That forced the second-year quarterback to utilize a short and intermediate passing game, which he excelled at when he had time to throw. He was able to work the middle of the field with Brandon Gibson and Charles Clay, finding them on 12 of 16 targets, which included several drops by Gibson. His chemistry with Brian Hartline on the outside has not gone away either, as Tannehill chose to attack good matchups with Buster Skrine and Chris Owens instead of going after Joe Haden, who was shadowing Mike Wallace all day. Tannehill may not have had a day like this last season. With Joe Haden likely locking down Hartline, Tannehill would have been forced to target Davone Bess with extreme regularity. With Wallace on board, Tannehill can pick on other mismatches. He dropped in a perfectly thrown 30-yard pass down the sideline for his only touchdown. With his line in relative shambles, the explosive plays may be few and far between, but Tannehill looks comfortable matriculating the offense down the field with a short and intermediate passing game. Especially when he had no running game on Sunday.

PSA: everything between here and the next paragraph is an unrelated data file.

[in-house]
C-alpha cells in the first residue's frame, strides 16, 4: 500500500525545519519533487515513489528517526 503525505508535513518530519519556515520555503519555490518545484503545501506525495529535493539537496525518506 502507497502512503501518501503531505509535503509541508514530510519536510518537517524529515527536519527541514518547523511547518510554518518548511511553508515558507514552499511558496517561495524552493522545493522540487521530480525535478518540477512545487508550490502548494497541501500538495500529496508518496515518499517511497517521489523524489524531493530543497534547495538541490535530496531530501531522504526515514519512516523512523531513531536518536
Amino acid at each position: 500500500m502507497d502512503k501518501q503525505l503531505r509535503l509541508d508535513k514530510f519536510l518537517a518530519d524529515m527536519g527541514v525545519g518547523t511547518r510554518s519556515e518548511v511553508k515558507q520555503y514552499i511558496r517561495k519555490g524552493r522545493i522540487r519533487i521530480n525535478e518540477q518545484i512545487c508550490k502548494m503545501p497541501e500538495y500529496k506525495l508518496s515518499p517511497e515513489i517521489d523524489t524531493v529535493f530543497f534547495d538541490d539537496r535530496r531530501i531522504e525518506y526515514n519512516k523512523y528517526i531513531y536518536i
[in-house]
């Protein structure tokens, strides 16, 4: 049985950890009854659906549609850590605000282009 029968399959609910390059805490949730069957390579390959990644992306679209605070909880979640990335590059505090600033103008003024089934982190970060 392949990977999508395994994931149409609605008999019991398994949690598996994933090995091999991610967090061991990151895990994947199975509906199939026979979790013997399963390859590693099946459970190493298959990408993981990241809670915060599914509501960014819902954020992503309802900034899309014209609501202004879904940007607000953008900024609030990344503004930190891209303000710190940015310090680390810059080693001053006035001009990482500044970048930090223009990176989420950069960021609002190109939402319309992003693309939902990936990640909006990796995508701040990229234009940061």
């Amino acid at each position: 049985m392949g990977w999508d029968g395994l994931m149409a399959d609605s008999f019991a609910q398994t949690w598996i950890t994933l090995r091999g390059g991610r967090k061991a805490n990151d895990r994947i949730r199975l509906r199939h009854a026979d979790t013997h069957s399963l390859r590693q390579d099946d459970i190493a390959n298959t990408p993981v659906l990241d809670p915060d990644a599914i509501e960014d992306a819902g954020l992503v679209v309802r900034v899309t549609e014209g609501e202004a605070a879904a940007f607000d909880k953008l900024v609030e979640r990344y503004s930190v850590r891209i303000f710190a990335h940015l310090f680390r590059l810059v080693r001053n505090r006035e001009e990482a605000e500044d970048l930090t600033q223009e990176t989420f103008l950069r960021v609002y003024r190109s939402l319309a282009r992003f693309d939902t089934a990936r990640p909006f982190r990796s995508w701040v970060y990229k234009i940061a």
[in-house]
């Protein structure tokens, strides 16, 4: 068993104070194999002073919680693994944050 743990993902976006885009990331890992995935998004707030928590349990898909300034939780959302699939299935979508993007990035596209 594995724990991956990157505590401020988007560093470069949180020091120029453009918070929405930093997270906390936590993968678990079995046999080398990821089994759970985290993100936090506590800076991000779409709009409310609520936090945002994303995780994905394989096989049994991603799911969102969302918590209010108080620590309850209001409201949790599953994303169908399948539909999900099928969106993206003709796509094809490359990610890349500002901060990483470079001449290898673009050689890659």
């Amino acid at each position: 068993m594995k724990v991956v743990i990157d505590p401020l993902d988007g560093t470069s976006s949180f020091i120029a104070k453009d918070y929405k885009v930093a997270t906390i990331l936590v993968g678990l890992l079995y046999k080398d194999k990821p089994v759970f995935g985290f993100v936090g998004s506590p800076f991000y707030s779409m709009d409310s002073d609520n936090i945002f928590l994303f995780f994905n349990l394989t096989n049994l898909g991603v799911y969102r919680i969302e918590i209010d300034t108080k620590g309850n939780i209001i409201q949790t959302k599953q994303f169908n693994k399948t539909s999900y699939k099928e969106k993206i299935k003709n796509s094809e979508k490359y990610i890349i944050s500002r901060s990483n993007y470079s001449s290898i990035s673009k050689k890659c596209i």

Week 2 - Ryan Tannehill turned in another very strong outing on Sunday against the Colts. Of course it’s Andrew Luck who gets all the attention, but it was the second-year pro from Texas A&M that made the plays that won the game for the Dolphins. Although he still received some shoddy protection, Tannehill and offensive coordinator Mike Sherman have made it work by going with a quick-hitting passing attack. Tannehill made his share of big-time throws, though. On their longest play of the game, a 67-yard catch and run to Charles Clay, Tannehill fit a nice throw into a tight window, as safety Antoine Bethea completely whiffed on his hit, allowing Clay to run free for another 40 or so yards. His chemistry with Clay and Brian Hartline is still very evident, but after running into Joe Haden last week, he established a connection with Mike Wallace. He only attempted one pass over 20 yards, a completion down the right sideline to Wallace, but he’s been so efficient through 2 games that it doesn’t really matter. He’s steadily had two very good games primarily through dinking and dunking down the field. If the running game gets on track, the play-action shots to Mike Wallace will eventually come. For now, he can definitely be counted in the mid-range QB2 heap after performing well against a pretty good defense (Browns) and a somewhat below average defense (Colts).